HOUSTON, Texas (Ivanhoe Newswire) ---It’s called the ‘cancer pen’ and is used to help diagnose cancerous tumors. When this tiny device is held next to human tissue, it detects whether it is cancerous or benign. What does this tiny device mean for those on the front lines of battling cancer?
Francis Manzo is an active, former Houston policeman, but recently, life stood still when doctors suspected a simple black spot on his neck might be thyroid cancer and suggested surgery.
Manzo recalled, “He left the decision to us and along with my family, we decided that it was probably the safer route, to go ahead have it removed, that spot removed.”
James Suliburk, MD, chief of endocrine surgery at Baylor College of Medicine explained to Ivanhoe, “His biopsy of the nodule showed an indeterminate biopsy, which then meant that he had to have surgery, to obtain a diagnosis.”
“Had I had the opportunity to have it checked and discovered that it was benign, and not half of my gland removed, I would’ve been definitely in favor of that”, Manzo shared.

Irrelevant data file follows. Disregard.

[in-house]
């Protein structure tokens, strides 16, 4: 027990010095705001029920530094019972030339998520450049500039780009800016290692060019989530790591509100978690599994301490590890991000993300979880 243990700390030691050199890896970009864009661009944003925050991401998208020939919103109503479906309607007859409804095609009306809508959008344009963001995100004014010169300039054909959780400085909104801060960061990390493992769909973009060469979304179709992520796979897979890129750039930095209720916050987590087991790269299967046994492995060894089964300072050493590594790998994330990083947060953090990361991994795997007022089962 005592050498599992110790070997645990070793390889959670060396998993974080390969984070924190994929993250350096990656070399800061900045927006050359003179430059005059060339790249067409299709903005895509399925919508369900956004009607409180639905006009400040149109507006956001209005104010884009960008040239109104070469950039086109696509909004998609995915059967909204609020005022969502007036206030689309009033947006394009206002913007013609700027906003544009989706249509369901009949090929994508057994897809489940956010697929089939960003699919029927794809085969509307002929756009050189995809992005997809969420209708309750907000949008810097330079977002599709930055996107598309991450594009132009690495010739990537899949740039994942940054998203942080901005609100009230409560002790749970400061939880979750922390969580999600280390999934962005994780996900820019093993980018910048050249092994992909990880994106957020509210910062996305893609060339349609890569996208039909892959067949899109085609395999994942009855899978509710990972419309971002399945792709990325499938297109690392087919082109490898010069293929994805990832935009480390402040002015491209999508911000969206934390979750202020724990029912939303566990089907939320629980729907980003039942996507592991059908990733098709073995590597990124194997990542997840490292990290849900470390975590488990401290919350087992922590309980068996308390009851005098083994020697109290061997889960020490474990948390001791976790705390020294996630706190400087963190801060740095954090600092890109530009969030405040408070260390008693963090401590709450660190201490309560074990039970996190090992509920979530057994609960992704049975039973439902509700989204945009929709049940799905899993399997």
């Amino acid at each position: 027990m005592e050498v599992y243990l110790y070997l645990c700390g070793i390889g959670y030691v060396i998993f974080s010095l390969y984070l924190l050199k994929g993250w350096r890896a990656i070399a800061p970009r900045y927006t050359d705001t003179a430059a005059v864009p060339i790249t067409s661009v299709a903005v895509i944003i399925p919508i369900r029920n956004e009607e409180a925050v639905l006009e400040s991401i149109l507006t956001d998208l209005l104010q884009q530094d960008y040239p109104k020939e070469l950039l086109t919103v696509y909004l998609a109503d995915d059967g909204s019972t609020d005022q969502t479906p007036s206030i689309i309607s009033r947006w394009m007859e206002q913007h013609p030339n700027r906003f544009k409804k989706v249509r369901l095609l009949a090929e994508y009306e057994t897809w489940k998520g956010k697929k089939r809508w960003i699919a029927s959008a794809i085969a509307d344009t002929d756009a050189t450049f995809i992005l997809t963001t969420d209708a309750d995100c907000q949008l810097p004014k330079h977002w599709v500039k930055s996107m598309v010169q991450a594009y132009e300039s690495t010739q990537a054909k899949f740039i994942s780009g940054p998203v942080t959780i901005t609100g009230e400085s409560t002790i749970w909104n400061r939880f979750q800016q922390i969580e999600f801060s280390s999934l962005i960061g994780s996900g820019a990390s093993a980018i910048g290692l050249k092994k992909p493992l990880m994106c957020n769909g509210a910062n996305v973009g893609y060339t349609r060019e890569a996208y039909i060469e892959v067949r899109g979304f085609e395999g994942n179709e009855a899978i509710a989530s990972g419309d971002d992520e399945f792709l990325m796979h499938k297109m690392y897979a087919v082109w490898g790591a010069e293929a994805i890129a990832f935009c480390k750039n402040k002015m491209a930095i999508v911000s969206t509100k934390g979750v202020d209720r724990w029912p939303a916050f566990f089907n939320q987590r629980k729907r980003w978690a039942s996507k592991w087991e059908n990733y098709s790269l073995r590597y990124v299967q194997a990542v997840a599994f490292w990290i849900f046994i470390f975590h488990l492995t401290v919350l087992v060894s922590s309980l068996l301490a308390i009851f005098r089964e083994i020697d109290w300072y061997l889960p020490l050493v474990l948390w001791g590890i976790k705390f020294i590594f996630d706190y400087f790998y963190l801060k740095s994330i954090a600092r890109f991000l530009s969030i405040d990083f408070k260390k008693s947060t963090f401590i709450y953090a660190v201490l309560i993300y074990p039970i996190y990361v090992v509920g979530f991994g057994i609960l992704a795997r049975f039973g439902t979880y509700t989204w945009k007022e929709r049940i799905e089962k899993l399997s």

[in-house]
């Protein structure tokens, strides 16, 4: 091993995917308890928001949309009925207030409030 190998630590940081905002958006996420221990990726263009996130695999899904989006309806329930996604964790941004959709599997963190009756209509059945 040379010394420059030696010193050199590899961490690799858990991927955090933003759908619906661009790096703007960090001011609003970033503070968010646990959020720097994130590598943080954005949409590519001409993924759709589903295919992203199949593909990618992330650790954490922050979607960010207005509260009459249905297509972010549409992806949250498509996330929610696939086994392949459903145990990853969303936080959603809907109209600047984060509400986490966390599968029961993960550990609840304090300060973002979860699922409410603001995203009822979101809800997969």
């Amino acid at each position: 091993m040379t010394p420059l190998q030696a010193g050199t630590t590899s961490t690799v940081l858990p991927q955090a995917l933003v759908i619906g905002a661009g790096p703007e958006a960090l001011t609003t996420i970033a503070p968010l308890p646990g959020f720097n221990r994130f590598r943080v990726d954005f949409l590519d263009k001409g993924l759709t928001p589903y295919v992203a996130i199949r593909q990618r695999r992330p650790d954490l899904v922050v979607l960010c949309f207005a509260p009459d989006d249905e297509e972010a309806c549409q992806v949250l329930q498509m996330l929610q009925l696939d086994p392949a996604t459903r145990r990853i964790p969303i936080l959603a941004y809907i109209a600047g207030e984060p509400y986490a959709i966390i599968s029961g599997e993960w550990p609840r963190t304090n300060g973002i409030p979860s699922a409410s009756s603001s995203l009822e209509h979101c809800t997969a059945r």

“And this is where our cancer pen comes into play. We’re hoping that we increase the diagnostic accuracy of these thyroid biopsies that are obtained,” Dr. Suliburk clarified.
Here’s how the cancer pen works: during the OR biopsy, the pen releases a drop of water onto the tissue. Small molecules migrate into that water, leaving a footprint, which are analyzed by computer.
“During the surgery, we will use the cancer pen, or the MasSpec pen, to sample the cells of the thyroid that we’re going to take out as part of their normal clinical treatments,” Dr. Suliburk told Ivanhoe.
“Currently, around 20 percent of patients who undergo a biopsy of the thyroid will have an indeterminate result. We want to bring that number down to less than five percent,” Dr. Suliburk stated.
A small device poised to make a big impact.
The cancer pen is meant to keep patients out of the operating room, by diagnosing before cutting. Researchers say it could be a valuable tool for detecting not only thyroid but several other types of cancer. It is still in the pre-clinical research phase and that puts it about one or two years away from full clinical use, according to Dr. Suliburk.
Contributors to this news report include: Cyndy McGrath, Executive Producer; Donna Parker, Field Producer; Bruce Maniscalo, Videographer; Roque Correa, Editor.